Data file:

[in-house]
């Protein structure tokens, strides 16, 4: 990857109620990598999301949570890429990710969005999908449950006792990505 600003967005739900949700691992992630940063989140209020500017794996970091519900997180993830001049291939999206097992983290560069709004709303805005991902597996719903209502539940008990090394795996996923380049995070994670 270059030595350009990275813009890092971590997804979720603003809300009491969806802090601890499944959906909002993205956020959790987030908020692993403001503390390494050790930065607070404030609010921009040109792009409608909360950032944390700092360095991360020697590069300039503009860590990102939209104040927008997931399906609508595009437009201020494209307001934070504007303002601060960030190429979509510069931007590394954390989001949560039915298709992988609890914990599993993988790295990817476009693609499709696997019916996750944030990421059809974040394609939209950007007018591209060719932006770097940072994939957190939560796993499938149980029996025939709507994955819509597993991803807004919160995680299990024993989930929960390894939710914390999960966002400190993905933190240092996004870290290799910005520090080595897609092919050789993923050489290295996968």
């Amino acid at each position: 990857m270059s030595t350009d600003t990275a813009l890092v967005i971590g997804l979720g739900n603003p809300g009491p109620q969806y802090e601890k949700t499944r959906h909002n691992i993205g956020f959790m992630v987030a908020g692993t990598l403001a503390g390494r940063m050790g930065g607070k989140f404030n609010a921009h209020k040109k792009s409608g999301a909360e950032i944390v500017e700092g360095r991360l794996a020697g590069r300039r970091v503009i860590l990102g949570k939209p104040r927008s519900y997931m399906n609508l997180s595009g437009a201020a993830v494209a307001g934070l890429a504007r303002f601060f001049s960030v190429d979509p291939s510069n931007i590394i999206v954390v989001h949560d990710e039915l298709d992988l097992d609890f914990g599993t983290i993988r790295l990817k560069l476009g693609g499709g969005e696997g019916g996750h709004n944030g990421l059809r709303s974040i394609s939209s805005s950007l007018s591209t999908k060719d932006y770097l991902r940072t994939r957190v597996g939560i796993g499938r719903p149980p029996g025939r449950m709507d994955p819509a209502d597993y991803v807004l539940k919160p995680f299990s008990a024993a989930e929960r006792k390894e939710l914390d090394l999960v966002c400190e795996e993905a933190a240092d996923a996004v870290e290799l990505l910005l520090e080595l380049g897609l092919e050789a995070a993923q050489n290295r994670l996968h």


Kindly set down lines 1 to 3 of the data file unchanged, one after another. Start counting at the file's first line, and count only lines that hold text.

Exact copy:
[in-house]
């Protein structure tokens, strides 16, 4: 990857109620990598999301949570890429990710969005999908449950006792990505 600003967005739900949700691992992630940063989140209020500017794996970091519900997180993830001049291939999206097992983290560069709004709303805005991902597996719903209502539940008990090394795996996923380049995070994670 270059030595350009990275813009890092971590997804979720603003809300009491969806802090601890499944959906909002993205956020959790987030908020692993403001503390390494050790930065607070404030609010921009040109792009409608909360950032944390700092360095991360020697590069300039503009860590990102939209104040927008997931399906609508595009437009201020494209307001934070504007303002601060960030190429979509510069931007590394954390989001949560039915298709992988609890914990599993993988790295990817476009693609499709696997019916996750944030990421059809974040394609939209950007007018591209060719932006770097940072994939957190939560796993499938149980029996025939709507994955819509597993991803807004919160995680299990024993989930929960390894939710914390999960966002400190993905933190240092996004870290290799910005520090080595897609092919050789993923050489290295996968």
């Amino acid at each position: 990857m270059s030595t350009d600003t990275a813009l890092v967005i971590g997804l979720g739900n603003p809300g009491p109620q969806y802090e601890k949700t499944r959906h909002n691992i993205g956020f959790m992630v987030a908020g692993t990598l403001a503390g390494r940063m050790g930065g607070k989140f404030n609010a921009h209020k040109k792009s409608g999301a909360e950032i944390v500017e700092g360095r991360l794996a020697g590069r300039r970091v503009i860590l990102g949570k939209p104040r927008s519900y997931m399906n609508l997180s595009g437009a201020a993830v494209a307001g934070l890429a504007r303002f601060f001049s960030v190429d979509p291939s510069n931007i590394i999206v954390v989001h949560d990710e039915l298709d992988l097992d609890f914990g599993t983290i993988r790295l990817k560069l476009g693609g499709g969005e696997g019916g996750h709004n944030g990421l059809r709303s974040i394609s939209s805005s950007l007018s591209t999908k060719d932006y770097l991902r940072t994939r957190v597996g939560i796993g499938r719903p149980p029996g025939r449950m709507d994955p819509a209502d597993y991803v807004l539940k919160p995680f299990s008990a024993a989930e929960r006792k390894e939710l914390d090394l999960v966002c400190e795996e993905a933190a240092d996923a996004v870290e290799l990505l910005l520090e080595l380049g897609l092919e050789a995070a993923q050489n290295r994670l996968h």